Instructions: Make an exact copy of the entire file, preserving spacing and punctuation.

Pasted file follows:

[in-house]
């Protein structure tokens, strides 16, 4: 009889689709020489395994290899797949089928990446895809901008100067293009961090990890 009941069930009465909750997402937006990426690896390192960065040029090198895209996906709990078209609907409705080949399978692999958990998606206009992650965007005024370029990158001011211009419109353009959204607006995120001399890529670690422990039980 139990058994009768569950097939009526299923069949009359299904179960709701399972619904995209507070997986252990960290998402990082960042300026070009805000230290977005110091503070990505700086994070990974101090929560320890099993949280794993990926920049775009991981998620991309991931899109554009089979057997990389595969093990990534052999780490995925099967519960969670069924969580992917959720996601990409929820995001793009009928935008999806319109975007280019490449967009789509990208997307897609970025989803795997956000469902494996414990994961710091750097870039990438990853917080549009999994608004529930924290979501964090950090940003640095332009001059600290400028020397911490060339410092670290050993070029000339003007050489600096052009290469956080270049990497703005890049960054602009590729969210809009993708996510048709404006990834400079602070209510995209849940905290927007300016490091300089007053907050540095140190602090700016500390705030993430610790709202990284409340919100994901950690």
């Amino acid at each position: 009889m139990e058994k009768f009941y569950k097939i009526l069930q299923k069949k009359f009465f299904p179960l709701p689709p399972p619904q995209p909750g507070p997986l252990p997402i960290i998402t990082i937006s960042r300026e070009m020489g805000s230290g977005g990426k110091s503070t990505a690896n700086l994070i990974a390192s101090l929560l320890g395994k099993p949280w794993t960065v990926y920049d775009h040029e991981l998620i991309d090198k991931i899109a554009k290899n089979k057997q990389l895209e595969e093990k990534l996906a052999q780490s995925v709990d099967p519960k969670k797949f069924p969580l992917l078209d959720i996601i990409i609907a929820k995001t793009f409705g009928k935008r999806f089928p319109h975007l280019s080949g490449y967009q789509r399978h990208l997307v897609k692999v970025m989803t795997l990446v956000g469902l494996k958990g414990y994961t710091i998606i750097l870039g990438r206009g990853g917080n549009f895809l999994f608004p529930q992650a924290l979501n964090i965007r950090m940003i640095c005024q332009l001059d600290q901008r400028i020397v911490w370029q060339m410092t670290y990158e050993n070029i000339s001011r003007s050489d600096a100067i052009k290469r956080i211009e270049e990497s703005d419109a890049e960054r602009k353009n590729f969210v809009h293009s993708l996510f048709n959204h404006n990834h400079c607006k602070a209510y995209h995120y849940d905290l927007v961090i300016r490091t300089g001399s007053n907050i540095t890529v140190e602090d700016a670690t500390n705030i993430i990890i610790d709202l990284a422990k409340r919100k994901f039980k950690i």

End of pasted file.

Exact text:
[in-house]
């Protein structure tokens, strides 16, 4: 009889689709020489395994290899797949089928990446895809901008100067293009961090990890 009941069930009465909750997402937006990426690896390192960065040029090198895209996906709990078209609907409705080949399978692999958990998606206009992650965007005024370029990158001011211009419109353009959204607006995120001399890529670690422990039980 139990058994009768569950097939009526299923069949009359299904179960709701399972619904995209507070997986252990960290998402990082960042300026070009805000230290977005110091503070990505700086994070990974101090929560320890099993949280794993990926920049775009991981998620991309991931899109554009089979057997990389595969093990990534052999780490995925099967519960969670069924969580992917959720996601990409929820995001793009009928935008999806319109975007280019490449967009789509990208997307897609970025989803795997956000469902494996414990994961710091750097870039990438990853917080549009999994608004529930924290979501964090950090940003640095332009001059600290400028020397911490060339410092670290050993070029000339003007050489600096052009290469956080270049990497703005890049960054602009590729969210809009993708996510048709404006990834400079602070209510995209849940905290927007300016490091300089007053907050540095140190602090700016500390705030993430610790709202990284409340919100994901950690």
């Amino acid at each position: 009889m139990e058994k009768f009941y569950k097939i009526l069930q299923k069949k009359f009465f299904p179960l709701p689709p399972p619904q995209p909750g507070p997986l252990p997402i960290i998402t990082i937006s960042r300026e070009m020489g805000s230290g977005g990426k110091s503070t990505a690896n700086l994070i990974a390192s101090l929560l320890g395994k099993p949280w794993t960065v990926y920049d775009h040029e991981l998620i991309d090198k991931i899109a554009k290899n089979k057997q990389l895209e595969e093990k990534l996906a052999q780490s995925v709990d099967p519960k969670k797949f069924p969580l992917l078209d959720i996601i990409i609907a929820k995001t793009f409705g009928k935008r999806f089928p319109h975007l280019s080949g490449y967009q789509r399978h990208l997307v897609k692999v970025m989803t795997l990446v956000g469902l494996k958990g414990y994961t710091i998606i750097l870039g990438r206009g990853g917080n549009f895809l999994f608004p529930q992650a924290l979501n964090i965007r950090m940003i640095c005024q332009l001059d600290q901008r400028i020397v911490w370029q060339m410092t670290y990158e050993n070029i000339s001011r003007s050489d600096a100067i052009k290469r956080i211009e270049e990497s703005d419109a890049e960054r602009k353009n590729f969210v809009h293009s993708l996510f048709n959204h404006n990834h400079c607006k602070a209510y995209h995120y849940d905290l927007v961090i300016r490091t300089g001399s007053n907050i540095t890529v140190e602090d700016a670690t500390n705030i993430i990890i610790d709202l990284a422990k409340r919100k994901f039980k950690i």